Arbitrary and capricious (See also Burden of proof and § 19-10 A.2.c)
The duty of a court reviewing agency action under the arbitrary or capricious standard is to ascertain whether the agency examined the relevant data and articulated a rational connectionbetween the facts found and the decision made. In re Hamilton, CSA 100-09, 13 (9/17/10), citing Olenhouse v. Commodity Credit Corp., 42 F.3d 1560, 1574 (10th Cir.1994).
A reviewing body must determine whether the agency considered all relevant factors and whether there has been a clear error of judgment. In re Hamilton, CSA 100-09, 13 (9/17/10), citing Citizens to Preserve Overton Park, Inc. v. Volpe, 401 U.S. 402, 416 (1971).
A decision is an abuse of discretion if it is made without a rational explanation, departs from established policies, or rests on considerations not intended by the governing law. In re Hamilton, CSA 100-09, 13 (9/17/10), citing Wong Wing Hang v. INS, 360 F.2d 715, 719 (2nd Cir. 1965).
A discretionary agency action is capricious or arbitrary if the agency
1) fails to use reasonable diligence to procure facts necessary to its decision,
2) does not consider relevant evidence, or
3) bases its action on conclusions reasonable persons could not reach.
In re Hamilton, CSA 100-09, 13 (9/17/10),citing Maggard v. Dept. of Human Services, 226 P.3d 1209, 1212 (Colo.App. 2009).
An agency action is arbitrary and capricious if an agency 1) fails to use reasonable diligence to determine facts necessary to its decision, 2) fails to give proper consideration to facts relevant to the decision, or 3) bases its action on conclusions that reasonable persons considering the facts would not reach. In re Foley, CSA 19-06, 8 (11/10/06), citing Lawley v. Dept. of Higher Education, 6 P3d 1239, 1252 (Colo. 2001).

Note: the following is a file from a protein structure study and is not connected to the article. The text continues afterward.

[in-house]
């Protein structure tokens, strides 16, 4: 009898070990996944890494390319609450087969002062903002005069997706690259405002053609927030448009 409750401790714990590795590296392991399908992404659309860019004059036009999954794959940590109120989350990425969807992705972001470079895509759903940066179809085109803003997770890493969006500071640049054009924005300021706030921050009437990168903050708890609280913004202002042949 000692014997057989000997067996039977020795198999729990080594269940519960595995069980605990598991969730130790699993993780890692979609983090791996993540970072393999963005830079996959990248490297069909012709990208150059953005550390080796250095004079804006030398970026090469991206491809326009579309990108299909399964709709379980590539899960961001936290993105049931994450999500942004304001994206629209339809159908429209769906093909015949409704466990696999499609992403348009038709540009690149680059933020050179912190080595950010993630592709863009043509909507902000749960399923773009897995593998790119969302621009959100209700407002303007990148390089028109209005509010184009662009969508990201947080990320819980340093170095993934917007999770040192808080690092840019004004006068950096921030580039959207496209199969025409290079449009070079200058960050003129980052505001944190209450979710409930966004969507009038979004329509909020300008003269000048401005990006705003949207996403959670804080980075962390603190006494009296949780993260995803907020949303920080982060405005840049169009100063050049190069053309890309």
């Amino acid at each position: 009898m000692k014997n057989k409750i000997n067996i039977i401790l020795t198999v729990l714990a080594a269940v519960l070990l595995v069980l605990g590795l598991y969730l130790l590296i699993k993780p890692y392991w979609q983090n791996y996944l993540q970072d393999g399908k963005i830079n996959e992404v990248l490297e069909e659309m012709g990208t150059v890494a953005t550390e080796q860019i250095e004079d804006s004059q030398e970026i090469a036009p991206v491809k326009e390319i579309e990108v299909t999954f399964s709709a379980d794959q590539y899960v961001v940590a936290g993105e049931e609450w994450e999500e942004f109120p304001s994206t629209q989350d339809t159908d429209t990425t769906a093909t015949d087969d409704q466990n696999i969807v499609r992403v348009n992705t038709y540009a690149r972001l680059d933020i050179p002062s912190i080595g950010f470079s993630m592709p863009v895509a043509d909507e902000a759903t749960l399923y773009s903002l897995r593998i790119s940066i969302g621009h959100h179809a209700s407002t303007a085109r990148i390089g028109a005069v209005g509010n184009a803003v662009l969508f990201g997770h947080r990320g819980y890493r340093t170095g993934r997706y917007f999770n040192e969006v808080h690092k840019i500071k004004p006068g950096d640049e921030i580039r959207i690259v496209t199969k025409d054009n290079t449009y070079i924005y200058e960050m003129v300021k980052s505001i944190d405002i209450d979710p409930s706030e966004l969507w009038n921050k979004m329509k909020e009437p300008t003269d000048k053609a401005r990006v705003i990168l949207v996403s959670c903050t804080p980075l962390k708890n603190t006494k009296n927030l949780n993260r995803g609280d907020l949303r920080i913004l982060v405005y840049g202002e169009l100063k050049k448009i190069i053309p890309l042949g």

An act is arbitrary and capricious if a reasonable person, considering all the evidence, would fairly and honestly be compelled to reach a different conclusion. In re Padilla, CSA 25-06, 11 (9/13/06), citing In re Leal-McIntyre, CSA 77-03, 5 (1/27/05); Wildwood v Colo. Dept. of Public Health Care, 985 P2d. 654 (Colo. App. 1999).
Express finding that “needs improvement” PEPR rating was arbitrary, capricious and without rational basis or foundation is sole basis for reversal of rating. Error in rating calculations is not sufficient to support reversal of rating. In re Padilla, CSA 25-06, 11 (9/13/06), affirmed CSB 2/15/07. See also In re Macieyovski, CSA 62-06, 3 (12/14/06).
PEPR rating was arbitrary, capricious, and without rational basis or foundation where deficiencies noted in PEPR were not clearly related to performance standards set in the PEP, PEPR was fraught with mathematical errors and procedural problems, and convincing evidence was presented that supervisor actively disliked appellant. In re Padilla, CSA 25-06, 11 (9/13/06).
Agency may not discipline an employee both for engaging in and, at the same time, failing to engage in the same conduct. In re Martinez, CSA 69-05, 3 (1/4/06) (decided under former §16-50 A. 1).
Agency neglected to use reasonable diligence to determine whether laid-off employee possessed the qualifications to perform the essential duties of the demotional appointment, gave undue weight to its own interpretation of the nature of the position, and disregarded more objective evidence, thereby exercising its discretion in an arbitrary and capricious manner. In re Romberger, CSA 89-04, 9-12 (3/2/05), citing Lawley v. Dept. of Higher Education, 6 P.3d 1239, 1252 (Colo. 2001).
An act is arbitrary and capricious if a reasonable person, considering all the evidence in the record, would fairly and honestly be compelled to reach a different conclusion. In re Leal-McIntyre, CSA 77-03, 134-03 and 167-03, 5 (1/27/05), citing Wildwood Child & Adult Care Program, Inc. v. Colo. Dept. of Public Health Care and Environment, 985 P.2d 654, 658 (Colo. App.1999).
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